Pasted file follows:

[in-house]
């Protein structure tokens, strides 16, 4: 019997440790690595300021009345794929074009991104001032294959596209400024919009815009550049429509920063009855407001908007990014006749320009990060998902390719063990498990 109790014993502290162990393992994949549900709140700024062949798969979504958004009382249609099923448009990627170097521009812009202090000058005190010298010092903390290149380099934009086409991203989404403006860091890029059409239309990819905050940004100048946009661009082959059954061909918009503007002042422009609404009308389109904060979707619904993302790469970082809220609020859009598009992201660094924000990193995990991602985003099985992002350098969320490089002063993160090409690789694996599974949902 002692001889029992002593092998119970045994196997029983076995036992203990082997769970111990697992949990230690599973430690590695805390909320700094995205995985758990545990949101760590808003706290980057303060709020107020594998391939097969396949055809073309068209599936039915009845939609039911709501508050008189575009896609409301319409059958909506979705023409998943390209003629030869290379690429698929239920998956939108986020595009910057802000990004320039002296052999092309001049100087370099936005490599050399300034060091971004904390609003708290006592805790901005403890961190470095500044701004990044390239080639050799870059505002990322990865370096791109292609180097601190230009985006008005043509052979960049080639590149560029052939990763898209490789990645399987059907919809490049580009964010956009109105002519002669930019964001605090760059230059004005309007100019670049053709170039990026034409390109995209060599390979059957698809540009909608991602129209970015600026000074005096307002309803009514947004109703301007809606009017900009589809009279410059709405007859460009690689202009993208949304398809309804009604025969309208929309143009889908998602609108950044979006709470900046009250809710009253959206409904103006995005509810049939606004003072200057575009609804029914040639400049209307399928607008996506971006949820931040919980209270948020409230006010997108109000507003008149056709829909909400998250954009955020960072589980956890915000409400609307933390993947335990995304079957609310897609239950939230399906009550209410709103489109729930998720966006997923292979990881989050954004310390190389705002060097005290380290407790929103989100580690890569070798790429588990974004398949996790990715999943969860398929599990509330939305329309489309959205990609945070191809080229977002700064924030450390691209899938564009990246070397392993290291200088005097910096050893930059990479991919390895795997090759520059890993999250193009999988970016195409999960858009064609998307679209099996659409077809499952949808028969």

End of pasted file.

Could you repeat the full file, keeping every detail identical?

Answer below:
[in-house]
């Protein structure tokens, strides 16, 4: 019997440790690595300021009345794929074009991104001032294959596209400024919009815009550049429509920063009855407001908007990014006749320009990060998902390719063990498990 109790014993502290162990393992994949549900709140700024062949798969979504958004009382249609099923448009990627170097521009812009202090000058005190010298010092903390290149380099934009086409991203989404403006860091890029059409239309990819905050940004100048946009661009082959059954061909918009503007002042422009609404009308389109904060979707619904993302790469970082809220609020859009598009992201660094924000990193995990991602985003099985992002350098969320490089002063993160090409690789694996599974949902 002692001889029992002593092998119970045994196997029983076995036992203990082997769970111990697992949990230690599973430690590695805390909320700094995205995985758990545990949101760590808003706290980057303060709020107020594998391939097969396949055809073309068209599936039915009845939609039911709501508050008189575009896609409301319409059958909506979705023409998943390209003629030869290379690429698929239920998956939108986020595009910057802000990004320039002296052999092309001049100087370099936005490599050399300034060091971004904390609003708290006592805790901005403890961190470095500044701004990044390239080639050799870059505002990322990865370096791109292609180097601190230009985006008005043509052979960049080639590149560029052939990763898209490789990645399987059907919809490049580009964010956009109105002519002669930019964001605090760059230059004005309007100019670049053709170039990026034409390109995209060599390979059957698809540009909608991602129209970015600026000074005096307002309803009514947004109703301007809606009017900009589809009279410059709405007859460009690689202009993208949304398809309804009604025969309208929309143009889908998602609108950044979006709470900046009250809710009253959206409904103006995005509810049939606004003072200057575009609804029914040639400049209307399928607008996506971006949820931040919980209270948020409230006010997108109000507003008149056709829909909400998250954009955020960072589980956890915000409400609307933390993947335990995304079957609310897609239950939230399906009550209410709103489109729930998720966006997923292979990881989050954004310390190389705002060097005290380290407790929103989100580690890569070798790429588990974004398949996790990715999943969860398929599990509330939305329309489309959205990609945070191809080229977002700064924030450390691209899938564009990246070397392993290291200088005097910096050893930059990479991919390895795997090759520059890993999250193009999988970016195409999960858009064609998307679209099996659409077809499952949808028969």